Bali has long been a magnet for foodies and creative types captivated by the island life. But beyond the tourist hotspots, there’s plenty to occupy travelers. Here, you can rest and relax in Ubud, indulge in savory and sweet gastronomy in Seminyak, or explore art and culture in Denpasar.
Day 1: Nature And Craftwork In Ubud
Begin the morning with a vinyasa gentle flow yoga session (USD5.40) at Yoga Saraswati, smack-dab in central Ubud. The 75-minute class in the high-ceilinged studio is the perfect introduction to the spiritual and wellness pursuits of local and visiting yogis. The intimate experience is also a well-paced, energizing way to begin your Bali adventure. When you emerge from your meditative state, take a quick stroll back out to the main road and then to Simply Social, for a wholesome vegan poke bowl (USD4.95), which you can wash down with a cold, earthy blue butterfly pea flower tea latte (USD3.25).
After the revitalizing meal, it’s time for a walk to the Usada cultural center for a painting class (USD25.15). Sessions are operated by appointment only, so be sure to call ahead of time. Secure a two-hour course with lontar, or palm-leaf manuscript, artist Kadek Ardita, where you’ll learn how to paint on a palm leaf with a small knife and candlenut oil. The dying tradition goes back hundreds of years, so your class with Ardita goes some way in sustaining the craft. He’ll supply you with all the materials you need for an art piece that you can complete and take home as a meaningful memento.
Now that you’re exploring more of your artistic side, the ceramics studio Arta Derau Ceramic Art Retreat, to the north in Tegallalang, can be your next stop. Ceramic artist Sekarputri Sidhiawati and her husband, a printmaker, run the space and offer a package (USD12.60) that includes a home-cooked Balinese lunch — served on her ceramic ware — and a visit to her studio. There, you can see her smart and whimsical handmade work — mostly inspired by women — and take in pretty views of the nearby emerald rice fields. Then venture north to admire more of the geometric rice terraces and small villages that feature ornately carved temples. Past all of that, you might find yourself at Mundak Asri (USD0.75 per entry), a natural attraction that houses some gnarly, Hobbiton-esque tree roots that look like they could be older than the Indonesian republic itself.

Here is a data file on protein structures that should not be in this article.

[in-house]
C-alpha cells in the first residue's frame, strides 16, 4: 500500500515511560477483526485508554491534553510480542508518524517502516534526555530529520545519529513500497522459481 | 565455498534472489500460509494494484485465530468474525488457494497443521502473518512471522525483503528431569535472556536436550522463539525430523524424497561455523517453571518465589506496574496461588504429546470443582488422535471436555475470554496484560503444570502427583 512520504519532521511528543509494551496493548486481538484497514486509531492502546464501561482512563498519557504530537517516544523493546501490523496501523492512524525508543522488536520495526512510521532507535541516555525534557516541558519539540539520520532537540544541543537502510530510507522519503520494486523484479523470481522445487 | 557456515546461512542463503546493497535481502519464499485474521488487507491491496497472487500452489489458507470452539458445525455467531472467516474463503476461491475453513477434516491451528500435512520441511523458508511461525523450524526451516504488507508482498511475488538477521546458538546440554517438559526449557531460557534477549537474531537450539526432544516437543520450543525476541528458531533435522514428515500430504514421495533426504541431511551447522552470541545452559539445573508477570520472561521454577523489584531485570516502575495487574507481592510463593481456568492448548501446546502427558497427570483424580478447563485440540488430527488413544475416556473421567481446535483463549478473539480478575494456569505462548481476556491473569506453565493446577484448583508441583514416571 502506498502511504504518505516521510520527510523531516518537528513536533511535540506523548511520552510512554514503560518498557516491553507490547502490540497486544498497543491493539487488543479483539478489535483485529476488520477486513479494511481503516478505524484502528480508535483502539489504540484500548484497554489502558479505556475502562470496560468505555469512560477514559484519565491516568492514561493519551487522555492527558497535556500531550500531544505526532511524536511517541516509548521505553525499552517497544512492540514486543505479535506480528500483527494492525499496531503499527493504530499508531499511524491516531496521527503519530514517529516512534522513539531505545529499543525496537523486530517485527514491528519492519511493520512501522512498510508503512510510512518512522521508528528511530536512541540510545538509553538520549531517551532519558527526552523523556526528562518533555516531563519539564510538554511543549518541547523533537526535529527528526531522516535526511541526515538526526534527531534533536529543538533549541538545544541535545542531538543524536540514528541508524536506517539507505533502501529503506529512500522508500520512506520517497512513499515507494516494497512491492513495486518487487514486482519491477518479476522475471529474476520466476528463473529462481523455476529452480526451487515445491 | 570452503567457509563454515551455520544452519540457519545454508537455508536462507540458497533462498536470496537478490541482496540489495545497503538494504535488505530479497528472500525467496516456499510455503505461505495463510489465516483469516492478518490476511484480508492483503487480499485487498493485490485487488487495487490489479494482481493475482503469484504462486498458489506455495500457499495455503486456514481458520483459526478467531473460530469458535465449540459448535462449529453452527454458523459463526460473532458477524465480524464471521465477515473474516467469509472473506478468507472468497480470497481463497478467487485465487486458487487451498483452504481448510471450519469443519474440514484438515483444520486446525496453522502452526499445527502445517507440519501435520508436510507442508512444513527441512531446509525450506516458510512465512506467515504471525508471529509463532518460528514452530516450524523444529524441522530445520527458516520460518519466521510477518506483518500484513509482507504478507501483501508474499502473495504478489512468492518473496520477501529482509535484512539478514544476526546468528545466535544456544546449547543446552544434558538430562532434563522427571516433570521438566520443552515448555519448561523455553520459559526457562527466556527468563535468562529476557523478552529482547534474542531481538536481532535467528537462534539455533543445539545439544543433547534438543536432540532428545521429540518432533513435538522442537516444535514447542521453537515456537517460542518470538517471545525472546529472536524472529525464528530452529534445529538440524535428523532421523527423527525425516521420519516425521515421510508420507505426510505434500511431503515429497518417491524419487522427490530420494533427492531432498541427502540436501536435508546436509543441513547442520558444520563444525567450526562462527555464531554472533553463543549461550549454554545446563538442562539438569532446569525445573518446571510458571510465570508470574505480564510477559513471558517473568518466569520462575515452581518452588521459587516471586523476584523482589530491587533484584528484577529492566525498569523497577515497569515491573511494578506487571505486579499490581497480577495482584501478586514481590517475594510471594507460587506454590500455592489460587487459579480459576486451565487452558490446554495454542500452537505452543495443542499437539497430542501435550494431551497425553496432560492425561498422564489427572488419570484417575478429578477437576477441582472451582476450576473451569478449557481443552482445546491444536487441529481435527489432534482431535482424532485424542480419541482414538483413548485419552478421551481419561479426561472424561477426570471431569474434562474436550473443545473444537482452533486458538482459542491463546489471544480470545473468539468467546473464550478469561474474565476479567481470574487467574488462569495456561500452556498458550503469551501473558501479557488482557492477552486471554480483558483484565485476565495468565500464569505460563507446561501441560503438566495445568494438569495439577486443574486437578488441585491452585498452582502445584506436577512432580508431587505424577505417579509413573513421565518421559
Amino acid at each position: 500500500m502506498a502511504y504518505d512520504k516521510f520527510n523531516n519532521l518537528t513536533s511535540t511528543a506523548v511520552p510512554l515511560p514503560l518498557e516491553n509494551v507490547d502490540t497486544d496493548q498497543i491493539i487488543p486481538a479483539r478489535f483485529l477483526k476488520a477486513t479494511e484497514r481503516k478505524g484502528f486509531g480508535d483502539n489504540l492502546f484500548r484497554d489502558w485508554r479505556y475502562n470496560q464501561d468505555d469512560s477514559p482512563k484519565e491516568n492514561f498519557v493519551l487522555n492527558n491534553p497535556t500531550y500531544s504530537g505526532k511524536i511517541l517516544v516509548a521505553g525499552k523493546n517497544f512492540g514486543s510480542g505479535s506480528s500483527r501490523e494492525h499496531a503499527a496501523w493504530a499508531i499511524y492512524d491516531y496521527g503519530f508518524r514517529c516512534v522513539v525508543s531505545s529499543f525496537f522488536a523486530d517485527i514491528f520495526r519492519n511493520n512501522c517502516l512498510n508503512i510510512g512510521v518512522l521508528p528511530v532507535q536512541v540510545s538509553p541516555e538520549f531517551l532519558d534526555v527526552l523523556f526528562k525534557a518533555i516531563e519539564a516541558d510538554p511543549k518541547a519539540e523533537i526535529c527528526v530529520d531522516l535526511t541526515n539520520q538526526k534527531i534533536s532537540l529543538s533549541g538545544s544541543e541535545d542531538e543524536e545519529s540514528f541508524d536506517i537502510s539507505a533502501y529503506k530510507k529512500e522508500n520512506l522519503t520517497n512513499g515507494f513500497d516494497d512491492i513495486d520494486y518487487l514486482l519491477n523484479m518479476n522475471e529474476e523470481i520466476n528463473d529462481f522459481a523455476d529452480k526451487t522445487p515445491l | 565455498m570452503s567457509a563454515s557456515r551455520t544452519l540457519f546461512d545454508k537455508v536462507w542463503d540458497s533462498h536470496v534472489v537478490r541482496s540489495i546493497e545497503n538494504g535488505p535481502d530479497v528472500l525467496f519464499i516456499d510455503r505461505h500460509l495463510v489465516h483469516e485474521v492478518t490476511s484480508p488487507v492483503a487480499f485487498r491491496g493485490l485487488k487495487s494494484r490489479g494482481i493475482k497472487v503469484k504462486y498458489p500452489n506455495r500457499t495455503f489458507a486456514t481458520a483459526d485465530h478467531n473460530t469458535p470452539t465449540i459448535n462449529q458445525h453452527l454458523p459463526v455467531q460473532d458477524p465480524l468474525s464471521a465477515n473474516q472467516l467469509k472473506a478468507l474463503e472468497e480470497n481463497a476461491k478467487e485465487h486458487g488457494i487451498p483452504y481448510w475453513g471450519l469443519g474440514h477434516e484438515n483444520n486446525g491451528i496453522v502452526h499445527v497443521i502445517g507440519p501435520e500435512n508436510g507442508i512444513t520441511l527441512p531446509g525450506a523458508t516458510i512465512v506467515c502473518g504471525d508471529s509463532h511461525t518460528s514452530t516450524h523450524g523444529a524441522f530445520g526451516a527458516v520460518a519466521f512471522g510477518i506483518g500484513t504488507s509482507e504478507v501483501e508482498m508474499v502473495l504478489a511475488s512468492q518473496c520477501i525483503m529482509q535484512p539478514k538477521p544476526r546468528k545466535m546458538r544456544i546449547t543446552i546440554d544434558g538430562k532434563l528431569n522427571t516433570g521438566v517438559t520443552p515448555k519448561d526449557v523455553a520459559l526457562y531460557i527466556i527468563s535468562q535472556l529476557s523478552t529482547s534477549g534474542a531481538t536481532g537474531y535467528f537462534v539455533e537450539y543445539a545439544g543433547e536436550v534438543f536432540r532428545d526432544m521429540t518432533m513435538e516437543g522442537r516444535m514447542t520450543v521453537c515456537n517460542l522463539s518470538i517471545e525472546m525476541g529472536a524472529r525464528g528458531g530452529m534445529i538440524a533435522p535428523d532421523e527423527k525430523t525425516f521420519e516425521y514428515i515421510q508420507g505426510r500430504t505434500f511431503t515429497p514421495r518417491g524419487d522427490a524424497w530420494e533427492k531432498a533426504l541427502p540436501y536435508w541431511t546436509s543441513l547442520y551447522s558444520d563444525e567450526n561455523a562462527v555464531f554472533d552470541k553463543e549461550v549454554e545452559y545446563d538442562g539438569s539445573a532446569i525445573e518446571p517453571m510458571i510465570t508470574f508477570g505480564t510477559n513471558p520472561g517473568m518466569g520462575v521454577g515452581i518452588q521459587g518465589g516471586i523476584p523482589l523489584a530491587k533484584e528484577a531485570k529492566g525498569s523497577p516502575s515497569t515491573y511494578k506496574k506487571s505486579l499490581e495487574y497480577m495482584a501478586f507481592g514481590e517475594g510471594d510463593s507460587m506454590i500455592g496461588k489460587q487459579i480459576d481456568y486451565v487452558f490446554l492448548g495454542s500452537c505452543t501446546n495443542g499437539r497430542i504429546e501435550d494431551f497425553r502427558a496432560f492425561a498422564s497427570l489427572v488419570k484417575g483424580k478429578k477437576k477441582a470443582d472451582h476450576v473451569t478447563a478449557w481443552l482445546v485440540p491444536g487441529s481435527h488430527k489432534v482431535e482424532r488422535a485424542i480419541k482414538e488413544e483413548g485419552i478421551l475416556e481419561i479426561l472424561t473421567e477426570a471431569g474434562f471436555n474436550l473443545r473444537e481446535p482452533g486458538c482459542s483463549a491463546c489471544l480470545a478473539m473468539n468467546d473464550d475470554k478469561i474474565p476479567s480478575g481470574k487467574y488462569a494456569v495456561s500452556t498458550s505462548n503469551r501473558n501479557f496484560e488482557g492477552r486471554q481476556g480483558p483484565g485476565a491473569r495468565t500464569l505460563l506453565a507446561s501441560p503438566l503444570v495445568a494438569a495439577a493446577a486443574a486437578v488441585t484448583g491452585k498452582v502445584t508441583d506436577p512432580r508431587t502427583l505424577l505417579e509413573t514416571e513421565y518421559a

Round out the day in Ubud proper and accumulate good karma by vintage shopping at Smile Shop — all proceeds facilitate operations for children with craniofacial disabilities. Find it situated in a quiet, tree-lined street near the Monkey Forest. Books, for instance, are priced from USD0.40 to USD1.45 — very affordable, especially in the name of charity.
Then, at Embers Restaurant, also a short walk from the forest, reward yourself with a delicious seared duck breast with pineapple chutney (USD16.90), knowing that your earth-to-table Mediterranean meal was prepared with freshly harvested ingredients and locally sourced meat and seafood.
Day 2: Contemporary Art In Denpasar
Hectic Denpasar is usually bypassed for hip beach clubs or the lush countryside, and at first glance, deservedly so. But unknown to many, it has slowly become the heart of the island’s contemporary arts scene. Indie bands also keep the city pulsating at night.
Get ready to face traffic with a hearty breakfast at the recently reopened Pasar Badung, the largest traditional market in Bali, situated in the old town. Most food operators are located on the third and fourth floors of the market — the whole experience is a sensory delight; the colors and aroma of kitchen staples such as spices, fruit and vegetables (try the chicken feet congee, which starts from USD0.45), mixed with everything you’d need for a traditional Balinese ritual, including clothes and piles of young coconut leaves.
Escape the crowds of the old town and head south, where you’ll find Cush Cush Gallery, one of the hottest art destinations of the moment. It’s housed in a former textile factory, down a narrow alley. The discreet exterior belies a series of regular, intriguing exhibitions, by new and established Indonesian artists. There are also educational, community-based programs for the young ones — such as charcoal drawing classes — held by children’s workshop organizers. It’s also host to DenPasar, an annual event that showcases the works of young Balinese artists and creative communities of various disciplines.
Keep the art trail going at Canasta Creative Space, about 3km away. Situated in another nondescript neighborhood, Canasta specializes in edgy performance art pieces by mostly local artists. It’s here that you can enjoy shadow puppet performances by the Kacak Kicak Puppet Theater group.